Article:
Blogging Can Be A Lot Like Riding a Bike

Sometimes blogging is just like walking your dog

New to blogging? Read this post, which includes tips on how to write for your audience.


I live in the U.S. and on Labor Day my husband and I went for a bike ride.

Now, I hadn’t ridden my bike in a year so I wondered whether I would topple over as I took off.

I didn’t!

When we ride our bikes, we take the same 17-mile path every time. While the path may be the same, the environment changes, so it’s never boring.

Sometimes we see egrets and during the winter the creek can crest and spill over. Then there’s the pesky squirrel that loves to take a sprint in front of us.

So every time we ride, we notice something new.

Don’t you find blogging to be similar?

You can take a break from it and when you return, the steps are familiar. However, each time you write a new post you cover new territory, have new insights, and share new facts.

And each time you approach a new blog post, you need to explore topics that your audience wants to or needs to learn about.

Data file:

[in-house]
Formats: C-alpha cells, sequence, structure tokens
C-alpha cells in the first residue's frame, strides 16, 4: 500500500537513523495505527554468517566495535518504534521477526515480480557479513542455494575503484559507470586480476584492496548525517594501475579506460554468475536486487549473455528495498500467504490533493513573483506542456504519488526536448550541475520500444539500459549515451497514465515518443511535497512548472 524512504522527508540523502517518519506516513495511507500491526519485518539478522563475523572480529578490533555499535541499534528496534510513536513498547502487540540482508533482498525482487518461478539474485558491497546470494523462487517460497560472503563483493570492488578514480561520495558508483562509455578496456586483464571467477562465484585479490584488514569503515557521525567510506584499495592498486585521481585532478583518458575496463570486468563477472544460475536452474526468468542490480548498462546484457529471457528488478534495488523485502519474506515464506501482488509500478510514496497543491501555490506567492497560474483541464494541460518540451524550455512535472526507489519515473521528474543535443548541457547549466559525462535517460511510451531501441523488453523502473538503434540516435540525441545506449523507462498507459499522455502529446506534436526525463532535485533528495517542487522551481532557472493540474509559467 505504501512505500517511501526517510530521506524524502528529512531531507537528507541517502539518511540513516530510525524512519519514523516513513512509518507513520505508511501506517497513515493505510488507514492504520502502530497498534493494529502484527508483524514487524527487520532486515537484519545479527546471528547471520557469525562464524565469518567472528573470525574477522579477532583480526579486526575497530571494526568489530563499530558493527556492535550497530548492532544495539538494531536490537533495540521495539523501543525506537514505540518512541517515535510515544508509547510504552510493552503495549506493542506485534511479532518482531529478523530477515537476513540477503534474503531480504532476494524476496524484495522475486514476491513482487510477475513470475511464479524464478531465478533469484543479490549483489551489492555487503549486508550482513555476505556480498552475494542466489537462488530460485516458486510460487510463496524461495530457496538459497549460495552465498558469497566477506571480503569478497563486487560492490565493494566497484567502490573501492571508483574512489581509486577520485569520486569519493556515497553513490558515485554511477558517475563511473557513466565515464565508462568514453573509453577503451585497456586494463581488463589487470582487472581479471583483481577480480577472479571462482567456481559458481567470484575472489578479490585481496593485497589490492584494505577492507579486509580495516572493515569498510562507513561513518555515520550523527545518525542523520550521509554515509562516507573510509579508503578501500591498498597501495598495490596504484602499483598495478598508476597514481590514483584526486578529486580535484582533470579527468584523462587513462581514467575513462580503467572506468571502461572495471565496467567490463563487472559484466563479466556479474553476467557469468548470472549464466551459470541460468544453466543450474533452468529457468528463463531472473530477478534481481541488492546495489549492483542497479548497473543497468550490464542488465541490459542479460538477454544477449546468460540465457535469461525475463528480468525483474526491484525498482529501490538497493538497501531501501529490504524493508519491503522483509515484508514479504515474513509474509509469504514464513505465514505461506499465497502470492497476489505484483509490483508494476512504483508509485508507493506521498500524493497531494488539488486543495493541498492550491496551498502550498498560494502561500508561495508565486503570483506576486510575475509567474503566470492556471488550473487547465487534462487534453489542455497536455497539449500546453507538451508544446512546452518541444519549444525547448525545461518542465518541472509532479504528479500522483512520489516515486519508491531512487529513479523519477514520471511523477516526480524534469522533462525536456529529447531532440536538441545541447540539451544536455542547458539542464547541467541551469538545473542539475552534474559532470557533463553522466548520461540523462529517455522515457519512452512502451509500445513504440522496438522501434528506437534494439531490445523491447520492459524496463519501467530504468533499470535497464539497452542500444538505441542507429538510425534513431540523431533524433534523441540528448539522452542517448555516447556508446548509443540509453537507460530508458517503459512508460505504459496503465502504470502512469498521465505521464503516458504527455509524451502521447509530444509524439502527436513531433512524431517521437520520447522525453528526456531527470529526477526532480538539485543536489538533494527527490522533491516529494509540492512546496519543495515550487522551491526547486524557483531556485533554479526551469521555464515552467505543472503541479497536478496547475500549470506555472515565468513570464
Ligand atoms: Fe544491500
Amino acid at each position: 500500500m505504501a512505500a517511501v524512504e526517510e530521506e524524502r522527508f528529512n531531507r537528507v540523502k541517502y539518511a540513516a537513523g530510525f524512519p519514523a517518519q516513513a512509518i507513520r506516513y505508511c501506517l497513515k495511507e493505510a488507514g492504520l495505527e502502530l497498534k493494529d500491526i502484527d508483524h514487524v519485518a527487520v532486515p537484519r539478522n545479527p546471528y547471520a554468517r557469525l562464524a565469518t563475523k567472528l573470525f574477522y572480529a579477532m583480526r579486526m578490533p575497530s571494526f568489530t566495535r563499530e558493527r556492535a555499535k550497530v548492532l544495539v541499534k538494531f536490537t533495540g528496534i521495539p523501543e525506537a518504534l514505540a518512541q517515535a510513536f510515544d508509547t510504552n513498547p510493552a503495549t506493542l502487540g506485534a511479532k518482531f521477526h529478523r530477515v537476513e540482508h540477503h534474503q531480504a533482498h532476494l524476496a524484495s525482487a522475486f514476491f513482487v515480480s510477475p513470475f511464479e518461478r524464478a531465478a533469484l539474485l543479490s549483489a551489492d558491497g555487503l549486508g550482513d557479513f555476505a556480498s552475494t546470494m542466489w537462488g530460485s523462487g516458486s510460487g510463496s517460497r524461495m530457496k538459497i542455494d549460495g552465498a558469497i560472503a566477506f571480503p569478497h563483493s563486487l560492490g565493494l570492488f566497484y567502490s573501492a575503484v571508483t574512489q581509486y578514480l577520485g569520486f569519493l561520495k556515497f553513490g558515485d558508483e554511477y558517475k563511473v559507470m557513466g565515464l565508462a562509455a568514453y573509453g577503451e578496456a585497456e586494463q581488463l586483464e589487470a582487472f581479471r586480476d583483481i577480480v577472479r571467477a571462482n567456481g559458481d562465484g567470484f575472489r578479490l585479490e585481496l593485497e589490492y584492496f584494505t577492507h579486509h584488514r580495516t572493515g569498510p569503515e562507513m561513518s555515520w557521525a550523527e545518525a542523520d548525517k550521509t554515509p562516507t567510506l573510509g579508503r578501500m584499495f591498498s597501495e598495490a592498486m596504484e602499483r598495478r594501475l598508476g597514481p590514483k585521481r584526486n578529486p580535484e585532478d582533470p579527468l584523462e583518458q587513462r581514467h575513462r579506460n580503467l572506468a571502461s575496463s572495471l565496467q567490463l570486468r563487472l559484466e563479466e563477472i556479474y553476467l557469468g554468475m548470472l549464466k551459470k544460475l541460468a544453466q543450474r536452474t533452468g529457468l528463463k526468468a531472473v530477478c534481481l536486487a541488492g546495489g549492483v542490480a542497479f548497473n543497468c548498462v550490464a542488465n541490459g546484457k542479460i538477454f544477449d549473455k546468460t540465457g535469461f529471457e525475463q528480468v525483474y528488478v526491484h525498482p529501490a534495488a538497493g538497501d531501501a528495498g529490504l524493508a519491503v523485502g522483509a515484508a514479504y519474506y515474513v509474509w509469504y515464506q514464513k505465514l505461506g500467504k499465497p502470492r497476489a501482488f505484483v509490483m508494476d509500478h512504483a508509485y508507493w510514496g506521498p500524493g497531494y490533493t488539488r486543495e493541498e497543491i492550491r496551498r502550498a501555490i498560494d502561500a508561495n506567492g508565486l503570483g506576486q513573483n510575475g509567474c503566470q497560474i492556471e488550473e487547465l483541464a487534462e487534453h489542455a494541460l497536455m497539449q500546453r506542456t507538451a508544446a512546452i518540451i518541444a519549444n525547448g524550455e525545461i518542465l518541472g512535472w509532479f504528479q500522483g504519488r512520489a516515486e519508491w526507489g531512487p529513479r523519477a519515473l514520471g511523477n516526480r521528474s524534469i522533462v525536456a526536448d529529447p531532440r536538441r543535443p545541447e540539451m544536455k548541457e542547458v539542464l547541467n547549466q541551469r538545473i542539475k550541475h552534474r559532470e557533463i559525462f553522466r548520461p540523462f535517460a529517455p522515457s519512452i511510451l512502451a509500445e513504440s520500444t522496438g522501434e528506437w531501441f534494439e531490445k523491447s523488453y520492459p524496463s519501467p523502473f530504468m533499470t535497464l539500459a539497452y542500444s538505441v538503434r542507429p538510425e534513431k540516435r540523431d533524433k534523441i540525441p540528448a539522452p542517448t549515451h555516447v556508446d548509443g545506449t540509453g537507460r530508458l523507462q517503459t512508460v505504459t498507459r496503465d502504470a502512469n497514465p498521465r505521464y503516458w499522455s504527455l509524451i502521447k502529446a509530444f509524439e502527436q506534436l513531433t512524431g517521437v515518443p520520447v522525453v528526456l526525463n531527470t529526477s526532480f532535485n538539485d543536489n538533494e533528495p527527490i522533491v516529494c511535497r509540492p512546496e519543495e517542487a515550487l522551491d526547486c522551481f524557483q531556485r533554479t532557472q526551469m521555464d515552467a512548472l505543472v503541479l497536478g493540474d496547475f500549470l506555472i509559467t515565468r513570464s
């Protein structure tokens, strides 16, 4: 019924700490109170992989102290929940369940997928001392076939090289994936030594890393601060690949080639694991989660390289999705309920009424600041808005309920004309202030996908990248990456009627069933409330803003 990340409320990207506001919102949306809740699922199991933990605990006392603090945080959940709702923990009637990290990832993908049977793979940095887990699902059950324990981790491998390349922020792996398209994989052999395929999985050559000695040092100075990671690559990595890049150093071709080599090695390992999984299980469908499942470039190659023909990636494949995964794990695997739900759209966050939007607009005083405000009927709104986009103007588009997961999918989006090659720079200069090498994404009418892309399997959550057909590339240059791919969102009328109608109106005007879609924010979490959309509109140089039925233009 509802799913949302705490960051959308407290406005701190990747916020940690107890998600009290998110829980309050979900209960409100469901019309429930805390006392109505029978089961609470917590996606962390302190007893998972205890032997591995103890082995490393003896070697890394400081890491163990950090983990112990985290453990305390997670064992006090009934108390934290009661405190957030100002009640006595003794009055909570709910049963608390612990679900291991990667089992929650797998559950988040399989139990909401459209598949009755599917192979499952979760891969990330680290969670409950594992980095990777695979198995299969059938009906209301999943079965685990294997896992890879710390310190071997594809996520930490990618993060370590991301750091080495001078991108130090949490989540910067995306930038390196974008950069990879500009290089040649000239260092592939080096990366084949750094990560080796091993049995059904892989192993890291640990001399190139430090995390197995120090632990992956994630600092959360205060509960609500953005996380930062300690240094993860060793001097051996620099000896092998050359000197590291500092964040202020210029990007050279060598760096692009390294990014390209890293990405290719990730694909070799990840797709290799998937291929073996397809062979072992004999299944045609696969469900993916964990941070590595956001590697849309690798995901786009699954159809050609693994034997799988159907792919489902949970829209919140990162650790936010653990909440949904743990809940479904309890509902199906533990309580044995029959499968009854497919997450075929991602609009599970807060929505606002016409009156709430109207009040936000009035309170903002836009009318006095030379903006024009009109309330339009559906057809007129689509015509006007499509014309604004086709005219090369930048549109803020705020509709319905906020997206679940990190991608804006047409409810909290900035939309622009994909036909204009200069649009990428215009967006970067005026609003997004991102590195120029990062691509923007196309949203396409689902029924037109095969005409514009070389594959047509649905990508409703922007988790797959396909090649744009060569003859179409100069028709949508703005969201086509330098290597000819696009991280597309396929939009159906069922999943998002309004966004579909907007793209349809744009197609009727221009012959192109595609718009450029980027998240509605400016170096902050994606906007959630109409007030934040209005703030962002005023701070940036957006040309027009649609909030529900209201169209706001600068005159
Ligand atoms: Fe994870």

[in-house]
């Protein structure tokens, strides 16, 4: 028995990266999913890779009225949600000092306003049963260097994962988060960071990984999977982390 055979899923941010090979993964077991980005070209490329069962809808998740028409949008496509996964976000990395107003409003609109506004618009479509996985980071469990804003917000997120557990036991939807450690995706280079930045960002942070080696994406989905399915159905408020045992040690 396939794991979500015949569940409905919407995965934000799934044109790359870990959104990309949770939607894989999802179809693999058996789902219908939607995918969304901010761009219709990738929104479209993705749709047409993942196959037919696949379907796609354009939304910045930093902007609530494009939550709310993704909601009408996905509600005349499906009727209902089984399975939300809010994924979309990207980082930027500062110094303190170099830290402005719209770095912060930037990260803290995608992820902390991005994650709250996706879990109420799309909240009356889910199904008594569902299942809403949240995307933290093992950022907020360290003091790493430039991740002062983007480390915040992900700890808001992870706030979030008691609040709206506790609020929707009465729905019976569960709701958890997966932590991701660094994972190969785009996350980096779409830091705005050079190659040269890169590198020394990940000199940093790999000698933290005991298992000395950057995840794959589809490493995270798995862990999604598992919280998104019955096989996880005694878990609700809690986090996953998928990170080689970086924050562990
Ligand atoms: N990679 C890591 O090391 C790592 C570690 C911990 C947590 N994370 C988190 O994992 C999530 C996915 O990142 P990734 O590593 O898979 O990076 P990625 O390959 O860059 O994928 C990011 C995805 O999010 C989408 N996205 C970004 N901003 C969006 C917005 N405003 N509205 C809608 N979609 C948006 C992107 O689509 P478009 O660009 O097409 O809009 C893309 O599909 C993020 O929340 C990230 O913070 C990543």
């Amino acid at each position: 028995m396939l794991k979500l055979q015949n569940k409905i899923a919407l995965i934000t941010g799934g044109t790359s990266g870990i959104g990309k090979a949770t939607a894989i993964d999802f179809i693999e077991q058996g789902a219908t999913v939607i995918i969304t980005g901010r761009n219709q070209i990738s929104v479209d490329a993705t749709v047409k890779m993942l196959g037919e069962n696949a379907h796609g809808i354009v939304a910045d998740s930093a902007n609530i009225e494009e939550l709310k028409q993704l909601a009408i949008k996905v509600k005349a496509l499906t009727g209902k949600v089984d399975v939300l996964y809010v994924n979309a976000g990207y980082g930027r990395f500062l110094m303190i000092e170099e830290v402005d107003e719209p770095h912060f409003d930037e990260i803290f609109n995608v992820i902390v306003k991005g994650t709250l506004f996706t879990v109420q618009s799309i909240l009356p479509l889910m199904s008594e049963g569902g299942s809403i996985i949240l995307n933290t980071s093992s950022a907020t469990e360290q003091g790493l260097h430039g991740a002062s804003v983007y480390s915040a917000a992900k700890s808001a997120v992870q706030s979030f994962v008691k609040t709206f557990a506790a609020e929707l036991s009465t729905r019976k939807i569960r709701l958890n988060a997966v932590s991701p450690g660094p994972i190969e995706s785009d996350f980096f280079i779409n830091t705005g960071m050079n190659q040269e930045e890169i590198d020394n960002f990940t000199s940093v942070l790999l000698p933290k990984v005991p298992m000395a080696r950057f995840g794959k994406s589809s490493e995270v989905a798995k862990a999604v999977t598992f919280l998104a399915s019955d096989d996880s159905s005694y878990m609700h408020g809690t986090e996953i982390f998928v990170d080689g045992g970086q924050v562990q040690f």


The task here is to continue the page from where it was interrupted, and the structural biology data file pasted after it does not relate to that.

Are you answering your audience’s questions or helping your audience learn something new or interesting? Or, are you simply writing an article that meets your needs, which can be as simple as “getting something out there” because someone said blogging is good for SEO.

You wouldn’t do that, would you?

In you are still new to blogging I recommend you read this post by HubSpot, which provides an useful formula to follow. Even if you’re not new to blogging, you may find their suggestions helpful.

Now let’s talk about your audience.

Frances Caballo - Blogging Just for WritersHow to Write Blog Posts Your Audience Craves